Inside the Investor’s Brain

Last month, we got a terrific response to our posting of the entire first chapter of A Demon of Our Own Design.

I want to start doing this at least once-a-month, and plan on setting up an additional space to discuss the books in more details.

Peterson_high_resolution_cover Today’s book is by Dr. Richard Peterson’s Inside the Investor’s Brain: The Power of Mind Over Money.

Long time readers know that I have been a big fan of books that seek top explain how are brains are wired, and how this hard-wiring frequently sends us astray as investors.

Back in 2005, I wrote a column titled Know Thyself. Because Human nature so often runs counter to successful investing, its important to understand — and resist — many of your baser instincts.

The best book on the topic I have come previously across is Cornell Professor Thomas Gilovich’s How We Know What Isn’t So.  However, that is a bit of an academic work, focusing purely on human psychology. Some people have found it to be a bit dry, and it requires some imagination to apply the lessons there to investing and markets.

Inside the Investor’s Brain suffers none of these detractions. A few things make the book work especially well: 1) The author, Dr. Richard Peterson, is a psychiatrist who specializes in neuro-science studies; 2) Peterson is also a futures trader, so he has first hand experience as to the psychology pitfalls of trading (Peterson is launching a "Quantitative Psychology based Hedge Fund in 2008); 3) By combining these two disciplines, he has been acting as a consultant to large financial firms.

I found the book accessible and easy to read, filled with amusing anecdotes and illustrative examples.

Barron’s had this very laudatory review, stating simply: "IF YOU READ BARRON’S, AND APPARENTLY you do, read this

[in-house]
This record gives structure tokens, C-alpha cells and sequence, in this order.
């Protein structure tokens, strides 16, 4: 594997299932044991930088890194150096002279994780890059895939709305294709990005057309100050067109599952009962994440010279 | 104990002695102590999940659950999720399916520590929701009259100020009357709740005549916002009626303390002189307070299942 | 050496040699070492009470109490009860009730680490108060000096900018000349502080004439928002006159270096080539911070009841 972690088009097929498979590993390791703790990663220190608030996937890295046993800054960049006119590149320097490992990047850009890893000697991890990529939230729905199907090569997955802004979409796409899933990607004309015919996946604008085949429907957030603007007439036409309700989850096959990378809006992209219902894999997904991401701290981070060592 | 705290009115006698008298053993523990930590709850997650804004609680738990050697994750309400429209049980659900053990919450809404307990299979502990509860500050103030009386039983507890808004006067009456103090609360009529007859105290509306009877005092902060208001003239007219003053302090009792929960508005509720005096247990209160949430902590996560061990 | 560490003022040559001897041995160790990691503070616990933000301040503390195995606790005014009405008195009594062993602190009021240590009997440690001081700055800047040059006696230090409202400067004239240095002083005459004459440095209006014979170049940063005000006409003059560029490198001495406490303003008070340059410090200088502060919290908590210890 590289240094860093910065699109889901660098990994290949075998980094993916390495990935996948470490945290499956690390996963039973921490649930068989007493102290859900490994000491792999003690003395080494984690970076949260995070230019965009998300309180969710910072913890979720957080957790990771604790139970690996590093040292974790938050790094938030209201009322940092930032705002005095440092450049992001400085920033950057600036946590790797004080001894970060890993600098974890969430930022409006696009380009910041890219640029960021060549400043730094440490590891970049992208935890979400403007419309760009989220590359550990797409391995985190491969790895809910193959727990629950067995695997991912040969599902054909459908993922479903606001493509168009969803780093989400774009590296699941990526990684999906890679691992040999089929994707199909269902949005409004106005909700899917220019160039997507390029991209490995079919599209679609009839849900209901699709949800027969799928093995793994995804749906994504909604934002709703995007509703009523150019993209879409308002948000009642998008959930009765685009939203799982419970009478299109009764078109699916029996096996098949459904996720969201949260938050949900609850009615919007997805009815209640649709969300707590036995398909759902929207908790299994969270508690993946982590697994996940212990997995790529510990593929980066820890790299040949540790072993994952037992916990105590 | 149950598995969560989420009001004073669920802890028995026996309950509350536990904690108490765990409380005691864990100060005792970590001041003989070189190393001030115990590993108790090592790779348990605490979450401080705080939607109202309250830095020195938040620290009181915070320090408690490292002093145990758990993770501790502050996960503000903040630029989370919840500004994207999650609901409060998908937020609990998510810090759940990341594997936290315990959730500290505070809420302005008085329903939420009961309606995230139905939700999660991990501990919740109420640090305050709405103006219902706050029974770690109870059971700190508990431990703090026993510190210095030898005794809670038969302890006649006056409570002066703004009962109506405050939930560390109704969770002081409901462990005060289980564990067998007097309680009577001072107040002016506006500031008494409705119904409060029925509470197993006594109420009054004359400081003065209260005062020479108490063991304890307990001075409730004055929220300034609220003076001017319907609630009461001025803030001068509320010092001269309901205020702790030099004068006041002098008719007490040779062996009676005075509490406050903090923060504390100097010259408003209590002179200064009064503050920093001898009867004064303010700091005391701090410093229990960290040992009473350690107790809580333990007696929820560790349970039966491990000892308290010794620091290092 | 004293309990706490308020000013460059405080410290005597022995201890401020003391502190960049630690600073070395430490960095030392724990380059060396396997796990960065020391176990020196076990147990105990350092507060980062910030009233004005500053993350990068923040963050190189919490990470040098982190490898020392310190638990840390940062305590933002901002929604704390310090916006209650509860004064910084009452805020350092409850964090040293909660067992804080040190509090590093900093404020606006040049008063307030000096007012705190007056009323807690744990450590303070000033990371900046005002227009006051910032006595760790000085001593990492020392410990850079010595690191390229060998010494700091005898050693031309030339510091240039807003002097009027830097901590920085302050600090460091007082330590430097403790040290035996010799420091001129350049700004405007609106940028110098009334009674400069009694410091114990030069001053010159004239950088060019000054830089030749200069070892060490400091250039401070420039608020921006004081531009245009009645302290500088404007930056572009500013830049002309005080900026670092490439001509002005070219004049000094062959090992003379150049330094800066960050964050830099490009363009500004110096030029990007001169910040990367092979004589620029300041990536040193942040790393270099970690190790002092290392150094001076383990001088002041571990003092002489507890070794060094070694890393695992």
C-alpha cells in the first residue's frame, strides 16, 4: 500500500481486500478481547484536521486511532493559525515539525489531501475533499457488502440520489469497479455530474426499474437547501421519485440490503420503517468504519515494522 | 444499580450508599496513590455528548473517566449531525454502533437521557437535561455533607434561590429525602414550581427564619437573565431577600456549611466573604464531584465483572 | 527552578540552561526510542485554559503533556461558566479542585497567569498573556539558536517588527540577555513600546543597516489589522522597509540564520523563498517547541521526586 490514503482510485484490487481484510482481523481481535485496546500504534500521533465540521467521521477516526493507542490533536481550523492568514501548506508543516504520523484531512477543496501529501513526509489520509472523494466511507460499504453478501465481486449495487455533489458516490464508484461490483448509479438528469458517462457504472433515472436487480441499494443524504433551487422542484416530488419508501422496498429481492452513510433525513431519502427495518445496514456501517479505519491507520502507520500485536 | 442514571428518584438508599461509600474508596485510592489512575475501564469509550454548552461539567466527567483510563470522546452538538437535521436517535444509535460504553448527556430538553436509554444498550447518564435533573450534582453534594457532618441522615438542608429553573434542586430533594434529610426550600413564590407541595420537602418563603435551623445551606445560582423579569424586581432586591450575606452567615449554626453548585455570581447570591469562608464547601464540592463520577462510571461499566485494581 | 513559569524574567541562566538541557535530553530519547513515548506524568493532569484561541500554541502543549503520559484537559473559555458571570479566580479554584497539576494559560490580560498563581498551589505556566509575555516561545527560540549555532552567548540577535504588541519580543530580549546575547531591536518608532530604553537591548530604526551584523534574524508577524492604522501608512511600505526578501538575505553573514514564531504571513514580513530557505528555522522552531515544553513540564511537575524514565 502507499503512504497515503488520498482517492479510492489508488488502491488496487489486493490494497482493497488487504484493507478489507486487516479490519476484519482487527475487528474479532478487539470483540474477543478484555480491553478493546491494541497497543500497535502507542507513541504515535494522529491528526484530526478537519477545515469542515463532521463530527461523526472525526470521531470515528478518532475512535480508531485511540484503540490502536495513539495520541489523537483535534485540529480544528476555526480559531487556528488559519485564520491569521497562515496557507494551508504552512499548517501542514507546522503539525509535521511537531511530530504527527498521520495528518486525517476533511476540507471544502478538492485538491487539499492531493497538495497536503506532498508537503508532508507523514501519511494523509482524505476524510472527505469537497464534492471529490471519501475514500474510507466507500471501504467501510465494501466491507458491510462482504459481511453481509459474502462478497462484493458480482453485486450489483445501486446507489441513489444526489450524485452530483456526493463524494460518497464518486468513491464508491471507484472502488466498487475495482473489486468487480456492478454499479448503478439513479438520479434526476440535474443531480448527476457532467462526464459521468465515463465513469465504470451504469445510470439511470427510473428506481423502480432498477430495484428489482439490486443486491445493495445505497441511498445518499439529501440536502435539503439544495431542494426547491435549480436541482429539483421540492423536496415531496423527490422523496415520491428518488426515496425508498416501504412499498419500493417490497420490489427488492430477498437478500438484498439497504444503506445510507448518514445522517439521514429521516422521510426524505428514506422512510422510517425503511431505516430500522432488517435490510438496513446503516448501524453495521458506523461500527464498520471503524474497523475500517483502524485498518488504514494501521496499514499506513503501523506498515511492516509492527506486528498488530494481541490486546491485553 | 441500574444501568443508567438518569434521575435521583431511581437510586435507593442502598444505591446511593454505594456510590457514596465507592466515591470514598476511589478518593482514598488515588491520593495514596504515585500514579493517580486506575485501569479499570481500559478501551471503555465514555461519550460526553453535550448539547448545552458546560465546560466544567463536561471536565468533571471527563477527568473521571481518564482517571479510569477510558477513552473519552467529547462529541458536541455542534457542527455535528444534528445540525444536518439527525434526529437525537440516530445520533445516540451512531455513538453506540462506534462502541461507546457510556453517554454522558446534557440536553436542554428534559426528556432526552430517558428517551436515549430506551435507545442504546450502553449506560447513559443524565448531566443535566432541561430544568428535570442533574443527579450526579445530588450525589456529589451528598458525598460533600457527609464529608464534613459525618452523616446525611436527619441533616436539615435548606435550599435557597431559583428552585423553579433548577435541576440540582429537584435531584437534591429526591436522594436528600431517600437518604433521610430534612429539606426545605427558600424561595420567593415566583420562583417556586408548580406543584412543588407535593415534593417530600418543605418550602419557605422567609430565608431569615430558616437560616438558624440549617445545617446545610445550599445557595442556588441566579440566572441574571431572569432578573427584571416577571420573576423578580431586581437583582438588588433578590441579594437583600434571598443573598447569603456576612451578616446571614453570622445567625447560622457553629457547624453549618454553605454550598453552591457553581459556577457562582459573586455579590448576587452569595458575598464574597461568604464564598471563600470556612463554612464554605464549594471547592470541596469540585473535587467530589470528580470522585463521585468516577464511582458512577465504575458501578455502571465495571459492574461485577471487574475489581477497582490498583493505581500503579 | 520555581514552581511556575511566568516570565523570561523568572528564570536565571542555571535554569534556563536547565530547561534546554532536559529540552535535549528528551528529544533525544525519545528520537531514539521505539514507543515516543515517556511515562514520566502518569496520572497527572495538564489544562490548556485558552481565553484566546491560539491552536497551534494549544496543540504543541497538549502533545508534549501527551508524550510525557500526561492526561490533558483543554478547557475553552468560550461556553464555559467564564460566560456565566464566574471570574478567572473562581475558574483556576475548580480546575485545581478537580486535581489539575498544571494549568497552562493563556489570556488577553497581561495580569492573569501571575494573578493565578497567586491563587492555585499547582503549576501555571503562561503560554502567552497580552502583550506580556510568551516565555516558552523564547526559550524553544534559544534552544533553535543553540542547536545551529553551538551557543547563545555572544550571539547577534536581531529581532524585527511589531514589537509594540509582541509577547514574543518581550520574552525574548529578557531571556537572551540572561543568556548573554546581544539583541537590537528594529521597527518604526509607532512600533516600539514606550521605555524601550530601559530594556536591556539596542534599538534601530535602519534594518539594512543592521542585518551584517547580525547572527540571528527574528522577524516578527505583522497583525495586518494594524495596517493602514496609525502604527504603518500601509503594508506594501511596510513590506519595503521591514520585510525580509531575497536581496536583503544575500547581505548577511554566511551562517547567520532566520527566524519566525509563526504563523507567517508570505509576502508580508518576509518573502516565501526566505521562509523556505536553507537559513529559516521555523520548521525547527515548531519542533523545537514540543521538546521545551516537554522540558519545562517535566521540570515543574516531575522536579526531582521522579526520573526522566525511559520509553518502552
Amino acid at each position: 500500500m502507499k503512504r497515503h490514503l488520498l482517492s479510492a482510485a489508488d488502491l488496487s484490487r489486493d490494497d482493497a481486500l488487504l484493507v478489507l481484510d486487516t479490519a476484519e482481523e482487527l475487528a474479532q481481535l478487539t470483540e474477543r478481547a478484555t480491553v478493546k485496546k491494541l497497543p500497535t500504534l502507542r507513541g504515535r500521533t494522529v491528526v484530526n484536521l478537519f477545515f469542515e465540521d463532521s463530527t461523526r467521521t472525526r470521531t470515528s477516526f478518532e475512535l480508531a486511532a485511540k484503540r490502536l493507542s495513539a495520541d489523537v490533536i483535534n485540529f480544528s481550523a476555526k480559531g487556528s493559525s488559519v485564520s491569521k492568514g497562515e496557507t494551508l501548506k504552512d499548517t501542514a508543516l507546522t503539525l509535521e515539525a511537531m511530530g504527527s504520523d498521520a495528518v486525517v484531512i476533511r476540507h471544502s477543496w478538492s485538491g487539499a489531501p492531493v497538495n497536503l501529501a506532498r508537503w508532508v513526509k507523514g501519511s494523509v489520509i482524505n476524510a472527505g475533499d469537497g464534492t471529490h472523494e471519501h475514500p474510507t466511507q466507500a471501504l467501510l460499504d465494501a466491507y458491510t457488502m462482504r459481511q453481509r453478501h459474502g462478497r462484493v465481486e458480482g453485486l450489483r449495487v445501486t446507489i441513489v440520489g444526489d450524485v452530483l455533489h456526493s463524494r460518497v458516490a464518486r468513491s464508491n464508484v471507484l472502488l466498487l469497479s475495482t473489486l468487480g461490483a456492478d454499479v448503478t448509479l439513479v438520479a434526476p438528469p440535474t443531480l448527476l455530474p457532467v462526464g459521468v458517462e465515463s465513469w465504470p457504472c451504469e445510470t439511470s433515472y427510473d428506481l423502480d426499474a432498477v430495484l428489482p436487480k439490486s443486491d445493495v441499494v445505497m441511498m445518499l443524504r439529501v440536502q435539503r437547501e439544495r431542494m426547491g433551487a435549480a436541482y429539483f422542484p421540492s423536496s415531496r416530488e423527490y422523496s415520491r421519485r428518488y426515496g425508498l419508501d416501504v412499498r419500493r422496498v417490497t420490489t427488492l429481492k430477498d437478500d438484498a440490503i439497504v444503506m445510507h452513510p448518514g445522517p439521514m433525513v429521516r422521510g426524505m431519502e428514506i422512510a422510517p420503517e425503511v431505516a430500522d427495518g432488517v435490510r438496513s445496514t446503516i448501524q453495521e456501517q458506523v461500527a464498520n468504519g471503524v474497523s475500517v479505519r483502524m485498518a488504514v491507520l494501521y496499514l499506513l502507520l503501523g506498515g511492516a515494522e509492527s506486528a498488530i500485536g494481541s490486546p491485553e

book."

I would modify that: If you find the intersection of human psychology, markets and investing, than you should find this book rather intriguing.

Whether or not you Humans are capable of circumventing your own wetware in order to obtain alpha (out-performance) has yet to be determined . . .

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Listener Determined Download Prices?

Radiohead

Interesting story about Radiohead’s new release, "In Rainbow’s."

Their pricing scheme for downloads is designed to give the Music Industry — especially major labels — fits. According to their website, IT’S UP TO YOU.

Notes Salon:

"This weekend the band announced that its new album, called "In Rainbows," will
go on sale on Oct. 10. They still haven’t signed with a label, and the album
won’t be available in record stores nor on iTunes or any other online music
shop. You’ll find it only on the band’s site, and if you’re looking for a
digital version, the price is very attractive: Whatever you’d like to pay.

You can pre-order the new album here.
Click to purchase the download and you’re presented with a simple screen at
which you’ve got two boxes to fill in, quantity and price (in pounds). "It’s up
to you," the site says."

For those of you who, like me, prefer the physical media, you have a high priced, rpemium option:

"If you’d like something physical, the band is also selling "In Rainbows" in
something it calls a "discbox," a beautiful package that includes a CD, two
vinyl records, digital files, album artwork, and lyrics booklets. It sells for
40 pounds, about $81 (the price includes shipping anywhere in the world). If
you’ve got a Radiohead superfan in the family — and who among us doesn’t? –
your holiday shopping just got easier."

(Additionally, I see a lot of other Econ bloggers have weighed in on this natural experiment:  Free Exchange, Mankiw Blog, Truth on the Market, Freakonomics, Long Tail & Marginal Revolution . . .)

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